Improving the estimation of platform wait time at the London Underground
Author(s)Hickey, Samuel Warren
Massachusetts Institute of Technology. Dept. of Civil and Environmental Engineering.
Nigel H. M. Wilson and John P. Attanucci.
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In recent years, the proliferation of automatically collected data has allowed many transit agencies to complete more frequent and thorough analyses of service quality. However, while the types and quality of automatically collected data are sure to improve in the future, many transit agencies will be limited to using their current automatically collected data until they have the time and resources to implement new data collection systems. This thesis focuses on improving the analyses undertaken with the currently available data. The primary objective of this thesis is to improve the accuracy of the estimation of platform wait time (PWT) at the London Underground (LU) by determining the methodology that provides the most accurate and robust estimates of PWT. Three methodologies are tested: (1) LU's current PWT methodology using train tracking data that has been made more complete and robust through the use of automated processes; (2) a variant of LU's current PWT methodology; and (3) an improved PWT methodology that avoids the deficiencies of LU's train tracking data. Specifically, this improved PWT methodology relies on the count of trains recorded at stations in order to eliminate the need to use train identification data to verify that a specific train reached a specific destination station and to minimize the effect of data recording errors on the estimation of PWT. The PWT methodologies presented in this thesis are applied to a four-week period on the Bakerloo and Piccadilly lines. For a specific time period and day, it is found that the differences between the PWT estimates from a new PWT methodology and LU's PWT methodology are usually less than 5%. It is concluded that higher quality NetMIS data and improved PWT estimation methods are a worthwhile investment, even if they lead to small changes in estimated PWT, because they ensure that variations in PWT reflect actual operations and are not due to poor NetMIS data or PWT estimation errors. Further, a hybrid approach that combines the best of LU's current PWT methodology and the train-count-based PWT methodology is recommended as one way to improve PWT estimates.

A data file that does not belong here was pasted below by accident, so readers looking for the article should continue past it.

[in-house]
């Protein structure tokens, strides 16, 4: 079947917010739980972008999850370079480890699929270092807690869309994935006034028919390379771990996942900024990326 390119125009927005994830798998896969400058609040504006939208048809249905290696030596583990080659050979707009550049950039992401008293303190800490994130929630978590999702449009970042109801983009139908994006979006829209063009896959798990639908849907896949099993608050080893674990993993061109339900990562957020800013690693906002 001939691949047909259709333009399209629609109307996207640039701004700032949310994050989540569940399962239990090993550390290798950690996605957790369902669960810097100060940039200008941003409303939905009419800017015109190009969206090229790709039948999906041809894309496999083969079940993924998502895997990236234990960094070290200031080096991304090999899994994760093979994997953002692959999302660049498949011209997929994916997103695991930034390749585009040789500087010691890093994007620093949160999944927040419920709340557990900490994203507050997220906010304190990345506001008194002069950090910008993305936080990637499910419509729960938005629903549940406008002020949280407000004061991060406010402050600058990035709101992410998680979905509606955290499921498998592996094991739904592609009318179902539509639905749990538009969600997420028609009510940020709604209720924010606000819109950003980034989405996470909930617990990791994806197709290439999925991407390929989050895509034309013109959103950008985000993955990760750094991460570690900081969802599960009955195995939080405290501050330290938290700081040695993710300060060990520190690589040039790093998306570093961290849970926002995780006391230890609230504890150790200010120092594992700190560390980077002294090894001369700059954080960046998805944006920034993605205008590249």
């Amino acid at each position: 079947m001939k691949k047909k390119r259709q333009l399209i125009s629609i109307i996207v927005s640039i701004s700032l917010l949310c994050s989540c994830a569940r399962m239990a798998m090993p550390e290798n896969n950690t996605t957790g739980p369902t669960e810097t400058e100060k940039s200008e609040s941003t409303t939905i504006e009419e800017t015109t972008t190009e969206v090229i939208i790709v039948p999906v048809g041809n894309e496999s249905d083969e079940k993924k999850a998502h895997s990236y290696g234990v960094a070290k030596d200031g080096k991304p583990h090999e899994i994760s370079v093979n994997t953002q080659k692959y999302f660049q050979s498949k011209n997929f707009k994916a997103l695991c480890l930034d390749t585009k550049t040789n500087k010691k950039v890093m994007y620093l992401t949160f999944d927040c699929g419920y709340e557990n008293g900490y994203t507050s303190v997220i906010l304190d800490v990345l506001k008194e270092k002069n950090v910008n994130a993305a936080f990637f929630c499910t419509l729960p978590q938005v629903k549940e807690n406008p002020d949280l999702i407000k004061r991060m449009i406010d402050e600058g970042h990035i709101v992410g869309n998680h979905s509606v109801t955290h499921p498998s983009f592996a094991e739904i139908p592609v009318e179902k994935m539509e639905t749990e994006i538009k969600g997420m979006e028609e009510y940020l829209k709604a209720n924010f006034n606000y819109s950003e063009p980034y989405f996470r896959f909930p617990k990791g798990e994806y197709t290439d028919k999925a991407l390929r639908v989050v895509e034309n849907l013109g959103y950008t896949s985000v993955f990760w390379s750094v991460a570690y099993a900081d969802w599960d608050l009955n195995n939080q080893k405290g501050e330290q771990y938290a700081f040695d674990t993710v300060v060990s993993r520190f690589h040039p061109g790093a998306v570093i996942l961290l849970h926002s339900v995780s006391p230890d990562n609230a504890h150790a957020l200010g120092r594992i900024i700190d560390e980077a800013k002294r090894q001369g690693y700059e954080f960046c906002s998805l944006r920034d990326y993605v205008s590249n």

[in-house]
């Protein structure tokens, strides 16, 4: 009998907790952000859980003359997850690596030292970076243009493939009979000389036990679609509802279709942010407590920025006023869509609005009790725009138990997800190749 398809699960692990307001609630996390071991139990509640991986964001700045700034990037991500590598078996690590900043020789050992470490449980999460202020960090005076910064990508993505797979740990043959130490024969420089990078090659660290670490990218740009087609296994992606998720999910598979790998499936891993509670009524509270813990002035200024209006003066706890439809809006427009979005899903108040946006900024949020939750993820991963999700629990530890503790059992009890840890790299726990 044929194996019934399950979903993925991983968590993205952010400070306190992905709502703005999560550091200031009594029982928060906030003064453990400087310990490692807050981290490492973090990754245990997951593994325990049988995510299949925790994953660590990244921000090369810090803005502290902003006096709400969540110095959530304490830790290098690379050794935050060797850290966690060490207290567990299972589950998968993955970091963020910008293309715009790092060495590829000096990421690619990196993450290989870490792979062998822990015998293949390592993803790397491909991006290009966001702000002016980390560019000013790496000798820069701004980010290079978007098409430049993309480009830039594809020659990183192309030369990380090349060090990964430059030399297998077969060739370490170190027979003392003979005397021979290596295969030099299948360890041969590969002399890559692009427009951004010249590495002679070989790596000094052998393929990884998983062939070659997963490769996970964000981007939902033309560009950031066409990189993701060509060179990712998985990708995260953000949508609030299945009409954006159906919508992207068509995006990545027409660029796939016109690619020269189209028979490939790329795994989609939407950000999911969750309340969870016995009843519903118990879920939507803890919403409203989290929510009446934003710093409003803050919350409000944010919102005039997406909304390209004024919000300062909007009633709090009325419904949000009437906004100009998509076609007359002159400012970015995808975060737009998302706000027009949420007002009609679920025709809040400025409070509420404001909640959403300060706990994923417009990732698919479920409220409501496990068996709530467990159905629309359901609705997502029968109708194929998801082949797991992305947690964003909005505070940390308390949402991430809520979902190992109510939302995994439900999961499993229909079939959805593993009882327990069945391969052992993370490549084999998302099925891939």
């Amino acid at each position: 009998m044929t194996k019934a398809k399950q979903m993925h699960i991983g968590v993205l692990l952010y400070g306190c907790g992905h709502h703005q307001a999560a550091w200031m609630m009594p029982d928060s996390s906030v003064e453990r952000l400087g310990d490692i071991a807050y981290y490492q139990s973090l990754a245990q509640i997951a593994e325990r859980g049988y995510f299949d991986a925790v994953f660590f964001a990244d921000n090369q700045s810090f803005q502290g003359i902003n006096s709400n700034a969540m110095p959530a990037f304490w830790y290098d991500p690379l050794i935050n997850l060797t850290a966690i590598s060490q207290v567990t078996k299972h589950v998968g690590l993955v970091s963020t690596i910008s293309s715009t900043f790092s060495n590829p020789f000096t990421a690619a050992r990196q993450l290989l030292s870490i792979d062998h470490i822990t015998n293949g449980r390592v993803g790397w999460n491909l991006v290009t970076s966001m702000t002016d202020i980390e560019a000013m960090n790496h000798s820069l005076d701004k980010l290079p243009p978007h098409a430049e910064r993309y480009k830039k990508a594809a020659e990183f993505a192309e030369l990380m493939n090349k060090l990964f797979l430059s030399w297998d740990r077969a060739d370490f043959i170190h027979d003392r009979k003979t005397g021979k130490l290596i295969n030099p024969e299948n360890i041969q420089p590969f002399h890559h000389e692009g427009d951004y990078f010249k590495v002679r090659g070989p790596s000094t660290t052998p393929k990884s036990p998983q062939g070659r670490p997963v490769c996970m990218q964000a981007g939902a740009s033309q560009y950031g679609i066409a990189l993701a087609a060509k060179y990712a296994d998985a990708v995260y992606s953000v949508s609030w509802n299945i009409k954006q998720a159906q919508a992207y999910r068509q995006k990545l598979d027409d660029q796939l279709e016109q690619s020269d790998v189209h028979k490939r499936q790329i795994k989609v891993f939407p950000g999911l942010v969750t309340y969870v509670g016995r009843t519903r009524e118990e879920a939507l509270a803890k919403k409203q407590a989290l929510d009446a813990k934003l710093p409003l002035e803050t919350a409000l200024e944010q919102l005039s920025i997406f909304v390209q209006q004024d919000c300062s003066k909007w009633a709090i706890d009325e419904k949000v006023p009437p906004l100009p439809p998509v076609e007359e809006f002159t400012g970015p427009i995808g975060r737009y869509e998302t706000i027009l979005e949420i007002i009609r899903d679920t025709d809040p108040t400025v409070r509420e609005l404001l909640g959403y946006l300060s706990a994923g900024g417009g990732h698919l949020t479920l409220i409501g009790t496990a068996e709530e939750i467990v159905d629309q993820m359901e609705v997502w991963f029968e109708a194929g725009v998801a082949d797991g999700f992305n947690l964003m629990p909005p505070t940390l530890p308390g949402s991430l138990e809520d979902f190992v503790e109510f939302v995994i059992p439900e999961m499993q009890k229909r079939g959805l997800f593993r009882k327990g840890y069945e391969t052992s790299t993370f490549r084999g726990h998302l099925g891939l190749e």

Thesis (S.M. in Transportation)--Massachusetts Institute of Technology, Dept. of Civil and Environmental Engineering, 2011.Cataloged from PDF version of thesis.Includes bibliographical references (p. 161-163).
DepartmentMassachusetts Institute of Technology. Department of Civil and Environmental Engineering
Massachusetts Institute of Technology
Civil and Environmental Engineering.